Making her mark
Originally from Millertown in central Newfoundland, MA student Janelle Skeard is definitely making her mark here at Memorial.
Her thesis, Hope Springs Eternal, examines company and community in the former mining town of Buchans.
Growing up 20 kilometres from Buchans, Ms. Skeard comes from a long line of Buchans miners and has always been attracted to its history as a company town. Although the announcement of the mine’s closure was made in 1982, people were kept on staff until 1984. The economic struggles of the town led to strong bonds being shared by all 690 residents (down from 3000 in its heyday) – Ms. Skeard’s argument is that this attachment has underscored all developments post-closure.
“There is still a lot of hope and optimism in Buchans – a feeling that the brightest day of Buchans hasn’t come yet, that they haven’t yet found the motherlode,” said Ms. Skeard. “This is what I’m hoping to reflect in my thesis – that hope draws from and keeps fueling the community.”
She notes that using oral history as an approach has been important to the process.
“Talking to the people who lived that life, who experienced both the glory days and the deindustrialization and who still call the community home, has been an enlightening process.”
Ms. Skeard, who took a geography course “on a whim” early in her undergraduate career, says she remains enthralled by the subject because it encompasses so many things.
“I consider myself both a human and rural geographer whose heart lies in rural Newfoundland.”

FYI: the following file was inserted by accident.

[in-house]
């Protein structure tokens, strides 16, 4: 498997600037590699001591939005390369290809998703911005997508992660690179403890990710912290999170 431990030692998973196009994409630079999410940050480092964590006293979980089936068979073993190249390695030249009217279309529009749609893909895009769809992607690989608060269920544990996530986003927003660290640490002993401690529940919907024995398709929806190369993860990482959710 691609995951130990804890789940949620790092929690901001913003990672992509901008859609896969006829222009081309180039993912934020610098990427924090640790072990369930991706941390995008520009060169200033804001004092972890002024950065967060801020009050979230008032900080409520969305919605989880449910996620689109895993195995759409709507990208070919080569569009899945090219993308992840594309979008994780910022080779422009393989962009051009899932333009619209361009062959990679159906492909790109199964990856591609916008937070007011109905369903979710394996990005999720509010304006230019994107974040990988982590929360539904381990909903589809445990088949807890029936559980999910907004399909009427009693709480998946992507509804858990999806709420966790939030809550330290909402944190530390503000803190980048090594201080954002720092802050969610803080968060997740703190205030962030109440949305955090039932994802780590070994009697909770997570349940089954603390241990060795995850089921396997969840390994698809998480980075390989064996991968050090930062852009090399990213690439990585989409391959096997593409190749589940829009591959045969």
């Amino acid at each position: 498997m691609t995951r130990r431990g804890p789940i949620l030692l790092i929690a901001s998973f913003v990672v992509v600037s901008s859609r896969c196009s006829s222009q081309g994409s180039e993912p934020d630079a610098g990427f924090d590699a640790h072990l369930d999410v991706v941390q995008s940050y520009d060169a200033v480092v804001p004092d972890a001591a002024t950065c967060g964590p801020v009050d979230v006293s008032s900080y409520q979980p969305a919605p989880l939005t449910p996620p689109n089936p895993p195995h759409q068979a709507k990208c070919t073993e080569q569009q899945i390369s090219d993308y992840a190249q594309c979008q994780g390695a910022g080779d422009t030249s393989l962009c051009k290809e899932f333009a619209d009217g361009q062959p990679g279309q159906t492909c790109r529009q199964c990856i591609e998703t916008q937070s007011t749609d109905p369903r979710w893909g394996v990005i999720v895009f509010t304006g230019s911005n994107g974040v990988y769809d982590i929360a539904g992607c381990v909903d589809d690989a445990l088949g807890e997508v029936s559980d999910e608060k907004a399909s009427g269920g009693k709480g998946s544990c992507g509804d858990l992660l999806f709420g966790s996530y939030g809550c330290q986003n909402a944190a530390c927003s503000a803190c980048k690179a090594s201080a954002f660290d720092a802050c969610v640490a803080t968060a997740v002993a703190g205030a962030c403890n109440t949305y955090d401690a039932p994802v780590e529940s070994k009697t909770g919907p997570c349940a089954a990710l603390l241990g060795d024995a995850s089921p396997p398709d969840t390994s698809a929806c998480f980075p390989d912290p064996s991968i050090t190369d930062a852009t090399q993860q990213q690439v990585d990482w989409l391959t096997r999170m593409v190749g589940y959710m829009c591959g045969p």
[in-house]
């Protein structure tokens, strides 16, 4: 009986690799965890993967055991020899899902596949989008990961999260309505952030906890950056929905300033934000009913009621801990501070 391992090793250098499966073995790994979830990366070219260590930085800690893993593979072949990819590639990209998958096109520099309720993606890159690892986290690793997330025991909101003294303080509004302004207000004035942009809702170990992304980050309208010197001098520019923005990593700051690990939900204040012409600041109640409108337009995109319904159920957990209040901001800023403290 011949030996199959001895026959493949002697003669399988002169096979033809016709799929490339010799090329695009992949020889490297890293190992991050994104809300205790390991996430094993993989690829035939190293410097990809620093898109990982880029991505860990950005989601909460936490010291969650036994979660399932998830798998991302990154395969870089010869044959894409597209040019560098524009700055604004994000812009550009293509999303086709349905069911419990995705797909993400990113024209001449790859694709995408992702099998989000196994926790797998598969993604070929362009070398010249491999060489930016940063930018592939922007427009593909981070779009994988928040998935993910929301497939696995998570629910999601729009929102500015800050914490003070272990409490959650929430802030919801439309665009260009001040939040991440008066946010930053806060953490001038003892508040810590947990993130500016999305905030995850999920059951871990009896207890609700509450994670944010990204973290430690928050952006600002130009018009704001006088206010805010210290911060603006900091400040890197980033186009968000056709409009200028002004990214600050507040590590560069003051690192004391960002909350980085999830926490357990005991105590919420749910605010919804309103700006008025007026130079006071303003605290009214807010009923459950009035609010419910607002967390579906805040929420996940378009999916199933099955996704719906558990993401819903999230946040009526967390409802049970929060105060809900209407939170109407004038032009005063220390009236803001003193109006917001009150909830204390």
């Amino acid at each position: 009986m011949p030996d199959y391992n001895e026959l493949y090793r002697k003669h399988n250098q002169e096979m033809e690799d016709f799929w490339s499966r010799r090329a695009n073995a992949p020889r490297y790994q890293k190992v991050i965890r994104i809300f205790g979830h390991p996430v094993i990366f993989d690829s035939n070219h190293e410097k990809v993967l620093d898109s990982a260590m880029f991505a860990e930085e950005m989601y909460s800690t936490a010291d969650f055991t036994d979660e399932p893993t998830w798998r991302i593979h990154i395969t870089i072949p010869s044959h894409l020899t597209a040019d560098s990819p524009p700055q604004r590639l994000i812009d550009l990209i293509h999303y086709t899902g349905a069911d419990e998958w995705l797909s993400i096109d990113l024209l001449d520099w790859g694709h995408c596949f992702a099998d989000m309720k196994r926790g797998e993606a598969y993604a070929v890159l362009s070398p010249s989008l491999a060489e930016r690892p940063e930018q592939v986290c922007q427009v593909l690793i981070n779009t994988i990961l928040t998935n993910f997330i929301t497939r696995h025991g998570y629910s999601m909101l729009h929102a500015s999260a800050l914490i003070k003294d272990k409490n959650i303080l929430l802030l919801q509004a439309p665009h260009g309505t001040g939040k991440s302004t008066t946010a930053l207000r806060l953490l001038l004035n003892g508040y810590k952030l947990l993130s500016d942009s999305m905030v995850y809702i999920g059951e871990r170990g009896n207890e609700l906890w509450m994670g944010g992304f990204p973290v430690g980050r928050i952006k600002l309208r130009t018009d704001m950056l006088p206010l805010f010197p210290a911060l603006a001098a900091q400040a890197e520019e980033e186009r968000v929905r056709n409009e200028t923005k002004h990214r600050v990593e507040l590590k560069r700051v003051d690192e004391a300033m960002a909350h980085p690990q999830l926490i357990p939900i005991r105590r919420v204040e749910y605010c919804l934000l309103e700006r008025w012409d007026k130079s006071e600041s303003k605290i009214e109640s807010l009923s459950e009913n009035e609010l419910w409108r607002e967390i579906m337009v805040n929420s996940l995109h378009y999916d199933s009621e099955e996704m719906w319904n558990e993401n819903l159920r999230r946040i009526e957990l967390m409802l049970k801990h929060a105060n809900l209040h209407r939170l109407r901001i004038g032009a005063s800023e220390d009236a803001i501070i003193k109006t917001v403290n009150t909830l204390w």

Her work in the area of resource development has led to her current contract as research coordinator with Women in Resource Development whose mandate is to promote and encourage women to take on traditional male roles in science, trades and technology occupations.
She cites childcare for workers on large construction projects as an example of the multiple issues she is working on for the organization.
“There is definitely a gendered nature to this – it all comes down to equality. To give women the same opportunities as men, you have to acknowledge there is a cultural expectation for women to do the majority of the caregiving. And you have to ask how we can change society to address this imbalance.”
Her supervisor, Dr. Arn Keeling, says Ms. Skeard’s enthusiasm and commitment are infectious.
“Janelle’s work with Women in Resource Development is a natural outgrowth of her interest in how resource communities (and particularly women in these communities) cope with development and change.”
Eighteen months ago, Ms. Skeard founded Voices for Choice NL, the only exclusively pro-choice group in the province, in order to counter regular pro-life events.
“I think it’s important to have an active body in the province that stands in solidarity with other pro-choice bodies in Canada,” she said. “Feminists younger than me assume that the battles have all been won but we can ‘t take anything for granted, especially when you have people standing outside clinics bullying and harassing clients.”
She believes her ability to get actively involved in causes close to her heart stems directly from her university education.
“I wouldn’t have had the confidence to take on that role before or have the ability to speak up when it comes to those issues before attending Memorial. My education has turned me into a researcher. I saw these people harassing women and decided to go home and educate myself.”
Ms. Skeard believes that good research “tells you where you’re coming from, where you are and where you can go” and says that it is unfortunate that the social component of research is often undervalued.
“I’m the only person at Memorial that I know of who’s done research on the social aspect of the Buchans mine closure. Any job that you see on Job Bank or Jobs NL calls for a science or engineering background – as a social scientist, it makes it really difficult to explain to people that what you’re doing is valuable.”